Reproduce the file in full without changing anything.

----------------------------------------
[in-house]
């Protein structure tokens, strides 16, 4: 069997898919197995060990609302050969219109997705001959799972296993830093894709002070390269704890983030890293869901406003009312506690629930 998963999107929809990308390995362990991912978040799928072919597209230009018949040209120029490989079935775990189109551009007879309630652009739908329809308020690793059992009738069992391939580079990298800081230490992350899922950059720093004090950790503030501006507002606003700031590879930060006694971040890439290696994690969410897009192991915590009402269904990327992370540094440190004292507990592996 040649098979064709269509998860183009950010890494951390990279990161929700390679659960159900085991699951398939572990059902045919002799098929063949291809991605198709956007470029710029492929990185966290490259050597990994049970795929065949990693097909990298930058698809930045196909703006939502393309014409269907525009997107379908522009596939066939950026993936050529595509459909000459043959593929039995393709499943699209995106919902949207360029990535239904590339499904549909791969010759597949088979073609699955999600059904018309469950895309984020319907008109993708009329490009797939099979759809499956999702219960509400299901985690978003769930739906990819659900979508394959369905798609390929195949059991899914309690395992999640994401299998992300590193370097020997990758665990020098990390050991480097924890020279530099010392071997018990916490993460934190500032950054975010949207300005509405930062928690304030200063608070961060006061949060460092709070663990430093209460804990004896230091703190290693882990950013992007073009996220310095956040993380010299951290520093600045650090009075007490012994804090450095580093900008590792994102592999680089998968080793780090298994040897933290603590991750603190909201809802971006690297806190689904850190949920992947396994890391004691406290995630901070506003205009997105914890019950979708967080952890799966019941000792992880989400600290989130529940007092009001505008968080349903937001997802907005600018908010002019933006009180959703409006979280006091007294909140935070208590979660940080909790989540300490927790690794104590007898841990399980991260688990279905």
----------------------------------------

[in-house]
């Protein structure tokens, strides 16, 4: 069997898919197995060990609302050969219109997705001959799972296993830093894709002070390269704890983030890293869901406003009312506690629930 998963999107929809990308390995362990991912978040799928072919597209230009018949040209120029490989079935775990189109551009007879309630652009739908329809308020690793059992009738069992391939580079990298800081230490992350899922950059720093004090950790503030501006507002606003700031590879930060006694971040890439290696994690969410897009192991915590009402269904990327992370540094440190004292507990592996 040649098979064709269509998860183009950010890494951390990279990161929700390679659960159900085991699951398939572990059902045919002799098929063949291809991605198709956007470029710029492929990185966290490259050597990994049970795929065949990693097909990298930058698809930045196909703006939502393309014409269907525009997107379908522009596939066939950026993936050529595509459909000459043959593929039995393709499943699209995106919902949207360029990535239904590339499904549909791969010759597949088979073609699955999600059904018309469950895309984020319907008109993708009329490009797939099979759809499956999702219960509400299901985690978003769930739906990819659900979508394959369905798609390929195949059991899914309690395992999640994401299998992300590193370097020997990758665990020098990390050991480097924890020279530099010392071997018990916490993460934190500032950054975010949207300005509405930062928690304030200063608070961060006061949060460092709070663990430093209460804990004896230091703190290693882990950013992007073009996220310095956040993380010299951290520093600045650090009075007490012994804090450095580093900008590792994102592999680089998968080793780090298994040897933290603590991750603190909201809802971006690297806190689904850190949920992947396994890391004691406290995630901070506003205009997105914890019950979708967080952890799966019941000792992880989400600290989130529940007092009001505008968080349903937001997802907005600018908010002019933006009180959703409006979280006091007294909140935070208590979660940080909790989540300490927790690794104590007898841990399980991260688990279905």